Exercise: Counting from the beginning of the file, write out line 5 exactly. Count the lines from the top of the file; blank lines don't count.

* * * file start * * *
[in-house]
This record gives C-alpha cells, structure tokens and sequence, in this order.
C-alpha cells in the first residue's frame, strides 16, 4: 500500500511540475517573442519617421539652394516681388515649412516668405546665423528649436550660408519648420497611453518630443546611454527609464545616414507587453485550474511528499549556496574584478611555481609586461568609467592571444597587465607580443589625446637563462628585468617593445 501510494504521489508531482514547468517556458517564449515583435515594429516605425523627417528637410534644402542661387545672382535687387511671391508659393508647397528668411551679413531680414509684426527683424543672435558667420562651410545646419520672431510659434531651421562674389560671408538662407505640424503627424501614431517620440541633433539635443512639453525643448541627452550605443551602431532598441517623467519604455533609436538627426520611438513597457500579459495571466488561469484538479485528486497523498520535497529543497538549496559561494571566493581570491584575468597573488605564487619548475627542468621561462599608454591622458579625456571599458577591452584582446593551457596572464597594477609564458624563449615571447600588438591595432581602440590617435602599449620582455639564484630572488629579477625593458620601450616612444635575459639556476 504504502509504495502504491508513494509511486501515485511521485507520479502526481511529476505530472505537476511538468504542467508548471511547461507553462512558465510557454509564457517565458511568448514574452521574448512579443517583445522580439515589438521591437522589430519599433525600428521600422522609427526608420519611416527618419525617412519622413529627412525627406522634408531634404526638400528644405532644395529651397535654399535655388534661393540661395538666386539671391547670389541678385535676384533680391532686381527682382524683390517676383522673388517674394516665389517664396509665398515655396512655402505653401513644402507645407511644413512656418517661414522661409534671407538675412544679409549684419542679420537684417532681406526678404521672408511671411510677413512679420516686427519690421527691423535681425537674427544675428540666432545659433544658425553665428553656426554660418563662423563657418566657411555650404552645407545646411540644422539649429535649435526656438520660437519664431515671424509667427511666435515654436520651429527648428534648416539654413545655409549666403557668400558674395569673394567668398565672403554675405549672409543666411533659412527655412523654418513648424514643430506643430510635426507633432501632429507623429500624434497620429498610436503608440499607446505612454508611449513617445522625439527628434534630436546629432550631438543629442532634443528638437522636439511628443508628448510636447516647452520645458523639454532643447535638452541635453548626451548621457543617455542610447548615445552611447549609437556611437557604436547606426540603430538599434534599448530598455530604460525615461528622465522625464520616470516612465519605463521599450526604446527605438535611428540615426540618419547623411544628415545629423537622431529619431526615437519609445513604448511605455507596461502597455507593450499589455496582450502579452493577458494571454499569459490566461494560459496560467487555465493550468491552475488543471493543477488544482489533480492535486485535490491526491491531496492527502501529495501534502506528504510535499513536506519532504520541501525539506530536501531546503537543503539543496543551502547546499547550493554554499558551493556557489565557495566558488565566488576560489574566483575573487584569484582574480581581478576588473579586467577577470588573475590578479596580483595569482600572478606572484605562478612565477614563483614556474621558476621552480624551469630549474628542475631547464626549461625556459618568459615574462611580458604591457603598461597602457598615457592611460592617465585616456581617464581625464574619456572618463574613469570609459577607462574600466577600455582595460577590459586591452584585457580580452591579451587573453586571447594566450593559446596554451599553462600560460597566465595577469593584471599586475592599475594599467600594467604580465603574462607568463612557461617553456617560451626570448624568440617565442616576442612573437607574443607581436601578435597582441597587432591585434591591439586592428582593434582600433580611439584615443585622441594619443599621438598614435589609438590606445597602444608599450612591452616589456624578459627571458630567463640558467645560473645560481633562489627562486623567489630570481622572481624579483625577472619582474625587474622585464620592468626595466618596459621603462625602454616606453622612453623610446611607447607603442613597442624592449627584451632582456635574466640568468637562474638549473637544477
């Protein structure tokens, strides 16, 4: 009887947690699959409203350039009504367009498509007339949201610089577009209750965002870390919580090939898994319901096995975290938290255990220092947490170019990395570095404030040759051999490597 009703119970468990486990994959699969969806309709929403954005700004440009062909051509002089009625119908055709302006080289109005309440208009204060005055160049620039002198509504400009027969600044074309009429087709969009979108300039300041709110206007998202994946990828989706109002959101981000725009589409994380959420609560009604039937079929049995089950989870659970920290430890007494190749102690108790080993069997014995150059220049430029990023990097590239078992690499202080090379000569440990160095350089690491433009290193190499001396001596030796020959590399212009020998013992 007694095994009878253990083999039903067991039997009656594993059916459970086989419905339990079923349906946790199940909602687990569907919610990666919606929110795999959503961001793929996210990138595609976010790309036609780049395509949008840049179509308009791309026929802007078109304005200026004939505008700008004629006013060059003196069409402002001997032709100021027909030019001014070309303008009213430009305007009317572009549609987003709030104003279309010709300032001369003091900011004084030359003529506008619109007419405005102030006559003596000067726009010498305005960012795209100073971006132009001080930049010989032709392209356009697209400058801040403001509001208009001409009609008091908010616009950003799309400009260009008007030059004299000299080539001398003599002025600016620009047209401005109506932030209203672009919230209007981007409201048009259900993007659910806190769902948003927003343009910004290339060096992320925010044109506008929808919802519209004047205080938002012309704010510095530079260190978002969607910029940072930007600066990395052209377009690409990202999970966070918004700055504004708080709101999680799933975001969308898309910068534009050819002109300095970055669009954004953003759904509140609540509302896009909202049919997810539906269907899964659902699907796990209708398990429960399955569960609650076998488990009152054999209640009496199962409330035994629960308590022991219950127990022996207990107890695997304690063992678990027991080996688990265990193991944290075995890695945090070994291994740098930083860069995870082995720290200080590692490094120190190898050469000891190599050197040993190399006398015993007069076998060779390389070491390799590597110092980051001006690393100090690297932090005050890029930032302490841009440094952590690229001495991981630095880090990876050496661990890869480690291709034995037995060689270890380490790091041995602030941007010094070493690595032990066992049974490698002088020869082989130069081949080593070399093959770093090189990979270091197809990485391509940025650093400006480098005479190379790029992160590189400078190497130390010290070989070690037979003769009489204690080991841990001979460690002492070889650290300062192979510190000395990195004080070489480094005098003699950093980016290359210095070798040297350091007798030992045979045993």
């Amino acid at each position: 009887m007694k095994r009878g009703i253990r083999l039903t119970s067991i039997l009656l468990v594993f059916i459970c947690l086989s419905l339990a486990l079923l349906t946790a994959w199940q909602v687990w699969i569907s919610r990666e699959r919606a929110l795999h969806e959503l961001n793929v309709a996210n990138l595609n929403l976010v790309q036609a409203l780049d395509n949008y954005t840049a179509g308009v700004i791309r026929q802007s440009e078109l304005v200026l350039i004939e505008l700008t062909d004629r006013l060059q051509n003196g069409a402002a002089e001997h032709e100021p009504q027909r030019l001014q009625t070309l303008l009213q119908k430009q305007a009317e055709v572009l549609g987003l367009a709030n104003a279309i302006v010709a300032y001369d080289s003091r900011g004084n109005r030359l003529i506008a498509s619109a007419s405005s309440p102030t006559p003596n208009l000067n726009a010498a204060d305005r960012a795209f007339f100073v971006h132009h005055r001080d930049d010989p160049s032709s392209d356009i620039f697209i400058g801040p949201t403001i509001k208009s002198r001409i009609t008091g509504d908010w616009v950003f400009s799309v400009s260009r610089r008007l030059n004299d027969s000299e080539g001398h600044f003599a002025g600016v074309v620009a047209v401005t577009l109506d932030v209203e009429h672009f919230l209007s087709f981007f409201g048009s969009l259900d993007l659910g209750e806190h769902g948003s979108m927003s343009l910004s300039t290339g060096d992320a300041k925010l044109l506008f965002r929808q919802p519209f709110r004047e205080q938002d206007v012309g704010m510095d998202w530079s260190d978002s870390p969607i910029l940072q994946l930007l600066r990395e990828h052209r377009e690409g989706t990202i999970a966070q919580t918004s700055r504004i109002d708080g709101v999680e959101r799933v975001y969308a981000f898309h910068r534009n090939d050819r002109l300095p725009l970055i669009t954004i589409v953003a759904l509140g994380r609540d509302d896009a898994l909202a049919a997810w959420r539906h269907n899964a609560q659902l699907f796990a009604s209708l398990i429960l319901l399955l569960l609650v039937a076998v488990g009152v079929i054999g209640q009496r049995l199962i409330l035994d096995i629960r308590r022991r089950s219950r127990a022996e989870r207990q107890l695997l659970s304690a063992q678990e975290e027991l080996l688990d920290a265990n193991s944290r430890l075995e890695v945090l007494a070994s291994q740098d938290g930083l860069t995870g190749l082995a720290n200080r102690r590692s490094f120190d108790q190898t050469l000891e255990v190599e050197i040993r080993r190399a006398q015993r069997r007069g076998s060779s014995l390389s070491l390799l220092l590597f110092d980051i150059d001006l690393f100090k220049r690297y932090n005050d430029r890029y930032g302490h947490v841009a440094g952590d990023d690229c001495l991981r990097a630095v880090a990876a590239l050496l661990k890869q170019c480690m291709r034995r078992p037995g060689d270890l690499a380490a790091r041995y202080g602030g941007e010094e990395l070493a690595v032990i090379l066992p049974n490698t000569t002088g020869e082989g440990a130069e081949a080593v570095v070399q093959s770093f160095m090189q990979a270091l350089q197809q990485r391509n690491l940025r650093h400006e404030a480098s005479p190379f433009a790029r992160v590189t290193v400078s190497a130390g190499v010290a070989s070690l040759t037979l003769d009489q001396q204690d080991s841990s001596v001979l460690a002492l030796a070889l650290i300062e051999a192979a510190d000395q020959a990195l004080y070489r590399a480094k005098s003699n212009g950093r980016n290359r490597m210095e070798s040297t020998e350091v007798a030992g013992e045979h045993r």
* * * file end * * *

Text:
């Amino acid at each position: 009887m007694k095994r009878g009703i253990r083999l039903t119970s067991i039997l009656l468990v594993f059916i459970c947690l086989s419905l339990a486990l079923l349906t946790a994959w199940q909602v687990w699969i569907s919610r990666e699959r919606a929110l795999h969806e959503l961001n793929v309709a996210n990138l595609n929403l976010v790309q036609a409203l780049d395509n949008y954005t840049a179509g308009v700004i791309r026929q802007s440009e078109l304005v200026l350039i004939e505008l700008t062909d004629r006013l060059q051509n003196g069409a402002a002089e001997h032709e100021p009504q027909r030019l001014q009625t070309l303008l009213q119908k430009q305007a009317e055709v572009l549609g987003l367009a709030n104003a279309i302006v010709a300032y001369d080289s003091r900011g004084n109005r030359l003529i506008a498509s619109a007419s405005s309440p102030t006559p003596n208009l000067n726009a010498a204060d305005r960012a795209f007339f100073v971006h132009h005055r001080d930049d010989p160049s032709s392209d356009i620039f697209i400058g801040p949201t403001i509001k208009s002198r001409i009609t008091g509504d908010w616009v950003f400009s799309v400009s260009r610089r008007l030059n004299d027969s000299e080539g001398h600044f003599a002025g600016v074309v620009a047209v401005t577009l109506d932030v209203e009429h672009f919230l209007s087709f981007f409201g048009s969009l259900d993007l659910g209750e806190h769902g948003s979108m927003s343009l910004s300039t290339g060096d992320a300041k925010l044109l506008f965002r929808q919802p519209f709110r004047e205080q938002d206007v012309g704010m510095d998202w530079s260190d978002s870390p969607i910029l940072q994946l930007l600066r990395e990828h052209r377009e690409g989706t990202i999970a966070q919580t918004s700055r504004i109002d708080g709101v999680e959101r799933v975001y969308a981000f898309h910068r534009n090939d050819r002109l300095p725009l970055i669009t954004i589409v953003a759904l509140g994380r609540d509302d896009a898994l909202a049919a997810w959420r539906h269907n899964a609560q659902l699907f796990a009604s209708l398990i429960l319901l399955l569960l609650v039937a076998v488990g009152v079929i054999g209640q009496r049995l199962i409330l035994d096995i629960r308590r022991r089950s219950r127990a022996e989870r207990q107890l695997l659970s304690a063992q678990e975290e027991l080996l688990d920290a265990n193991s944290r430890l075995e890695v945090l007494a070994s291994q740098d938290g930083l860069t995870g190749l082995a720290n200080r102690r590692s490094f120190d108790q190898t050469l000891e255990v190599e050197i040993r080993r190399a006398q015993r069997r007069g076998s060779s014995l390389s070491l390799l220092l590597f110092d980051i150059d001006l690393f100090k220049r690297y932090n005050d430029r890029y930032g302490h947490v841009a440094g952590d990023d690229c001495l991981r990097a630095v880090a990876a590239l050496l661990k890869q170019c480690m291709r034995r078992p037995g060689d270890l690499a380490a790091r041995y202080g602030g941007e010094e990395l070493a690595v032990i090379l066992p049974n490698t000569t002088g020869e082989g440990a130069e081949a080593v570095v070399q093959s770093f160095m090189q990979a270091l350089q197809q990485r391509n690491l940025r650093h400006e404030a480098s005479p190379f433009a790029r992160v590189t290193v400078s190497a130390g190499v010290a070989s070690l040759t037979l003769d009489q001396q204690d080991s841990s001596v001979l460690a002492l030796a070889l650290i300062e051999a192979a510190d000395q020959a990195l004080y070489r590399a480094k005098s003699n212009g950093r980016n290359r490597m210095e070798s040297t020998e350091v007798a030992g013992e045979h045993r």